When New York’s Carnegie Hall commissioned jazz pianist Jason Moran to prepare a program for its “Migrations” series two years ago, he and mezzo-soprano Alicia Hall Moran, his wife/creative partner, looked inward and toward an epic American journey. Their resulting “Two Wings: The Music of Black America in Migration” is a musical chronicle of the millions of African Americans who left the rural South for the industrial North during the 20th century.
“‘Two Wings’ is an idea not only of how the Great Migration affected music but how it affected our lives, our grandparents’ lives, our families and how it brought us into music,” said Jason Moran about the project, which premiered March 30 at Carnegie Hall and was repeated April 14 at the Kennedy Center for the Performing Arts. “Two Wings” will be performed May 24 in Chicago as part of the SCP Jazz Series, which co-commissioned the work. “We wanted to sing about other music we wanted to touch and make sure that was also part of a concert that gave us a bit of a narrative and understanding of an entire population escaping terror in America.”
Rather than offer “a didactic history or a greatest hits jukebox,” the musical plan for “Two Wings” meant that its staging would “open a window for someone else when it could have just as well stayed closed,” added Alicia Hall Moran. “It’s about pulling something into the light when everybody is perfectly satisfied with that thing in the shadow.”
“Two Wings” illuminates how the Great Migration shaped spirituals, blues, swing, classical art song and poetry. “African American musicians have stepped onto the grand stages in the great American cities they helped to build,” Jason Moran observes in a program-book essay. It also highlights how these idioms influenced one another. This production includes new interpretations of composer Florence Price’s pieces and Paul Laurence Dunbar’s poetry, alongside woodwind quintet Imani Winds’ rendition of Jason Moran’s Cane, a musical account of his family’s Louisiana origins. Jazz runs throughout “Two Wings,” not just in the chosen material, but also in how the Morans’ improvisational background influences each performance.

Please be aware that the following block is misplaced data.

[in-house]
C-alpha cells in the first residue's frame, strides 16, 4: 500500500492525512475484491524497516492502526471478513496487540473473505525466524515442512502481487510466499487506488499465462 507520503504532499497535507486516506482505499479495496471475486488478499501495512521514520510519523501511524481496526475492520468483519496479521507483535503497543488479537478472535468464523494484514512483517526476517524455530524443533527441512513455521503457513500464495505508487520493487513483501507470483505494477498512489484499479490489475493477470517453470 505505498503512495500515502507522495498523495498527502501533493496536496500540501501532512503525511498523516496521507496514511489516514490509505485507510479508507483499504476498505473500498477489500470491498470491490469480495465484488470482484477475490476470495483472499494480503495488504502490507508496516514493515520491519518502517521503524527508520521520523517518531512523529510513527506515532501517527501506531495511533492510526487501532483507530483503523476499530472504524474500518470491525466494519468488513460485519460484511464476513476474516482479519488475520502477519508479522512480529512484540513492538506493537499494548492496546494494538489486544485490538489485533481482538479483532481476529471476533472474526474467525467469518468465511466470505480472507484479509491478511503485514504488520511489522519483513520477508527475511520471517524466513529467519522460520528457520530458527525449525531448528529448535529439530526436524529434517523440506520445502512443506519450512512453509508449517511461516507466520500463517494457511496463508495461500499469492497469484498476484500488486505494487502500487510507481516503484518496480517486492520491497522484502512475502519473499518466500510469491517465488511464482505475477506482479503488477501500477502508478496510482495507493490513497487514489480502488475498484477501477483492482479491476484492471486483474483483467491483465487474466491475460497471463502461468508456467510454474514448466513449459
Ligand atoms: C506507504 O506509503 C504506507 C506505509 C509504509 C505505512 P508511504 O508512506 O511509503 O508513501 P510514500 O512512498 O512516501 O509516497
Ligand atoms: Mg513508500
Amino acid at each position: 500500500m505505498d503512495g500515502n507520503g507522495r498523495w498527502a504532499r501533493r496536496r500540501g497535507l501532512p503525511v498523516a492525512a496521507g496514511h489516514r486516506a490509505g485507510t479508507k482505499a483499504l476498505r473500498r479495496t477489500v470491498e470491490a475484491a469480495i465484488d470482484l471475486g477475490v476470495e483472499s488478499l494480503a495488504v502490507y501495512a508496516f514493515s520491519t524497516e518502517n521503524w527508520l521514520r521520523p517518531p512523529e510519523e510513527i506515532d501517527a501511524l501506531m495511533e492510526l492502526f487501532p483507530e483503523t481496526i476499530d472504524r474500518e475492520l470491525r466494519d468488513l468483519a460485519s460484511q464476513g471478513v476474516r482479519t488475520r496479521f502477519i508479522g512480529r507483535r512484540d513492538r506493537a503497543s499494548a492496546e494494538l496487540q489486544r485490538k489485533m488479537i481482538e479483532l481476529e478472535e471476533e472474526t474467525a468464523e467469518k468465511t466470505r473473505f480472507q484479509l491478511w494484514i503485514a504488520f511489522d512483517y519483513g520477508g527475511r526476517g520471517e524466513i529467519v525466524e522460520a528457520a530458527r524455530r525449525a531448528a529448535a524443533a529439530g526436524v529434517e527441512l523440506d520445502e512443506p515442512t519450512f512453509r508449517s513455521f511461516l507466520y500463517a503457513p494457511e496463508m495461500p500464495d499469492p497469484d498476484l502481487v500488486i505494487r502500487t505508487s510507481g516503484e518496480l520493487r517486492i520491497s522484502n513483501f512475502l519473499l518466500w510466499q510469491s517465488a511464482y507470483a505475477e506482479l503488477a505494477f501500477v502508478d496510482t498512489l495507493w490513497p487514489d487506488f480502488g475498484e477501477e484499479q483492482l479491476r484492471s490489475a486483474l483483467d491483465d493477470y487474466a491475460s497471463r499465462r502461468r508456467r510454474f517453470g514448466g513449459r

“Sometimes we think of big obvious stars in sky, like Nina Simone, but there are other people and places that are pivotal and sounded different,” Jason Moran said. “When you have 6 million African American people leaving a place, there are many different stories. They do not all sound the same.”
The program’s range of vocalists and instrumentalists, including cellist Seth Parker Woods, pianist Jason Tyson and guitarists Rico McFarland and Tony Llorens, emphasizes those differences. Alongside the Morans and jazz and chamber ensembles, Chicago-area gospel singer/pastor Smokie Norful presents his tradition as a crucial part of “Two Wings.”
“An honest revue of black American survival in this country has its blueprint in the black church,” Alicia Hall Moran said. “There’s no way to draw picture of how we got through the Great Migration without giving credit to the concrete yet completely malleable formation of black people’s attachment to God.”
A crucial destination during the Great Migration, Chicago also figures prominently in “Two Wings.” The Symphony Center performance will feature the Kenwood Academy Jazz Band, directed by Gerald Powell. Jason Moran began working with this South Side high school five years ago and the concert will feature his arrangement of their version of Roy Eldridge’s locally evocative tune from 1937, “Wabash Stomp.”
“Kenwood continues to be a school that I need to have a relationship with,” Jason Moran said. “Those students have become musicians, sculptors, writers and dancers — their future has something in store that remains to be written.”
The Morans’ ongoing plans include producing a website for “Two Wings” that will include interviews with its performers and links to books, articles and other texts that have been used as sources. They are also considering a new chapter that addresses the black diaspora’s African musical roots.
“You can carry an authentic history so far in your own body,” Alicia Hall Moran said. “Our story is broad, it’s the story of the world.”
Chicago-based journalist Aaron Cohen is the author of “Aretha Franklin’s Amazing Grace” (Bloomsbury) and “Move on Up: Chicago Soul Music and Black Cultural Power” (University of Chicago Press).
TOP: Jason Moran and Alicia Hall Moran. | ©Photo by Dawoud Bey